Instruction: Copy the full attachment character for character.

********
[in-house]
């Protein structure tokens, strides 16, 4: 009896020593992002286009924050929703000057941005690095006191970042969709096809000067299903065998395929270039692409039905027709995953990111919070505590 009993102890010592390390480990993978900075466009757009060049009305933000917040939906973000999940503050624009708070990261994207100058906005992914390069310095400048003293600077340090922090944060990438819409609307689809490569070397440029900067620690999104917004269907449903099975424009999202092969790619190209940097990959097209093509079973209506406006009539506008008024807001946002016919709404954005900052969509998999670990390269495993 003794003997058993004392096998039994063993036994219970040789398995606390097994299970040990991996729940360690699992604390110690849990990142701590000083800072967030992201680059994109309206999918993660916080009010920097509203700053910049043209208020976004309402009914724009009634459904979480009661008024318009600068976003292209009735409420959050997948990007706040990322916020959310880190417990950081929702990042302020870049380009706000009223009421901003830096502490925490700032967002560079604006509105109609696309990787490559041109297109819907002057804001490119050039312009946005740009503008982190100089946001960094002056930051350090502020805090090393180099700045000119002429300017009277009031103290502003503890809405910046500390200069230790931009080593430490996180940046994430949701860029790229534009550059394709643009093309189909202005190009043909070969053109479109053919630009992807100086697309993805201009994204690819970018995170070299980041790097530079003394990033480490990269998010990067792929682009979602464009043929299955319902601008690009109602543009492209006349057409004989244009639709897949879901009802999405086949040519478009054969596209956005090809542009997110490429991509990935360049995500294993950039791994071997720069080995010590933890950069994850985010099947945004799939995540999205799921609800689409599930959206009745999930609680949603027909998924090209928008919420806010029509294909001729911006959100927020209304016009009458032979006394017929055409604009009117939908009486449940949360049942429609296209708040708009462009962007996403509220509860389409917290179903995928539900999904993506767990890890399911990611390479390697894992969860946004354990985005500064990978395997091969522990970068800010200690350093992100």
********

[in-house]
């Protein structure tokens, strides 16, 4: 009896020593992002286009924050929703000057941005690095006191970042969709096809000067299903065998395929270039692409039905027709995953990111919070505590 009993102890010592390390480990993978900075466009757009060049009305933000917040939906973000999940503050624009708070990261994207100058906005992914390069310095400048003293600077340090922090944060990438819409609307689809490569070397440029900067620690999104917004269907449903099975424009999202092969790619190209940097990959097209093509079973209506406006009539506008008024807001946002016919709404954005900052969509998999670990390269495993 003794003997058993004392096998039994063993036994219970040789398995606390097994299970040990991996729940360690699992604390110690849990990142701590000083800072967030992201680059994109309206999918993660916080009010920097509203700053910049043209208020976004309402009914724009009634459904979480009661008024318009600068976003292209009735409420959050997948990007706040990322916020959310880190417990950081929702990042302020870049380009706000009223009421901003830096502490925490700032967002560079604006509105109609696309990787490559041109297109819907002057804001490119050039312009946005740009503008982190100089946001960094002056930051350090502020805090090393180099700045000119002429300017009277009031103290502003503890809405910046500390200069230790931009080593430490996180940046994430949701860029790229534009550059394709643009093309189909202005190009043909070969053109479109053919630009992807100086697309993805201009994204690819970018995170070299980041790097530079003394990033480490990269998010990067792929682009979602464009043929299955319902601008690009109602543009492209006349057409004989244009639709897949879901009802999405086949040519478009054969596209956005090809542009997110490429991509990935360049995500294993950039791994071997720069080995010590933890950069994850985010099947945004799939995540999205799921609800689409599930959206009745999930609680949603027909998924090209928008919420806010029509294909001729911006959100927020209304016009009458032979006394017929055409604009009117939908009486449940949360049942429609296209708040708009462009962007996403509220509860389409917290179903995928539900999904993506767990890890399911990611390479390697894992969860946004354990985005500064990978395997091969522990970068800010200690350093992100």